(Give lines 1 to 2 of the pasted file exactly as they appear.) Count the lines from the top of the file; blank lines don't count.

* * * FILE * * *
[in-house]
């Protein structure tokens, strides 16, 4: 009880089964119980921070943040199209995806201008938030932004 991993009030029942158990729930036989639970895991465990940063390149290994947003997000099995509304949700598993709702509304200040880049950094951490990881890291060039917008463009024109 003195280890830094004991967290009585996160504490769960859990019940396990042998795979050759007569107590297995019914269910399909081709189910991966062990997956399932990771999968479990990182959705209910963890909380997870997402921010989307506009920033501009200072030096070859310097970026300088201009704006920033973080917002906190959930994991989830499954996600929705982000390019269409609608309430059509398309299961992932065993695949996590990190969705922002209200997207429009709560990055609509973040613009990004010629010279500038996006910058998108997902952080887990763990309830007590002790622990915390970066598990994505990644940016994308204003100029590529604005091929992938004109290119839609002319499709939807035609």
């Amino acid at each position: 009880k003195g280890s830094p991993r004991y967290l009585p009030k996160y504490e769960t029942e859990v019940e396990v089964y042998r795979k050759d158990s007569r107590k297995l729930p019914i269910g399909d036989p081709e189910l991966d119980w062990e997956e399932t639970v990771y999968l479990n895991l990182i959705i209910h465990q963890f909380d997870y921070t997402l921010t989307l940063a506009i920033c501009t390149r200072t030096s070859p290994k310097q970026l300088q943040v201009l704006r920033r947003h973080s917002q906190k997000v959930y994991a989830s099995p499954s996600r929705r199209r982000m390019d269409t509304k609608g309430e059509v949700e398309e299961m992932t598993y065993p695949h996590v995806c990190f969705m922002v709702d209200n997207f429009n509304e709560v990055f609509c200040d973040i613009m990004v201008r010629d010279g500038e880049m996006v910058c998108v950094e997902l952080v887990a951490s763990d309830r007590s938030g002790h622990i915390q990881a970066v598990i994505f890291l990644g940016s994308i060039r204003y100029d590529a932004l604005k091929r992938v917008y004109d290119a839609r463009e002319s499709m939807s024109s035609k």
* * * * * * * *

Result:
[in-house]
């Protein structure tokens, strides 16, 4: 009880089964119980921070943040199209995806201008938030932004 991993009030029942158990729930036989639970895991465990940063390149290994947003997000099995509304949700598993709702509304200040880049950094951490990881890291060039917008463009024109 003195280890830094004991967290009585996160504490769960859990019940396990042998795979050759007569107590297995019914269910399909081709189910991966062990997956399932990771999968479990990182959705209910963890909380997870997402921010989307506009920033501009200072030096070859310097970026300088201009704006920033973080917002906190959930994991989830499954996600929705982000390019269409609608309430059509398309299961992932065993695949996590990190969705922002209200997207429009709560990055609509973040613009990004010629010279500038996006910058998108997902952080887990763990309830007590002790622990915390970066598990994505990644940016994308204003100029590529604005091929992938004109290119839609002319499709939807035609």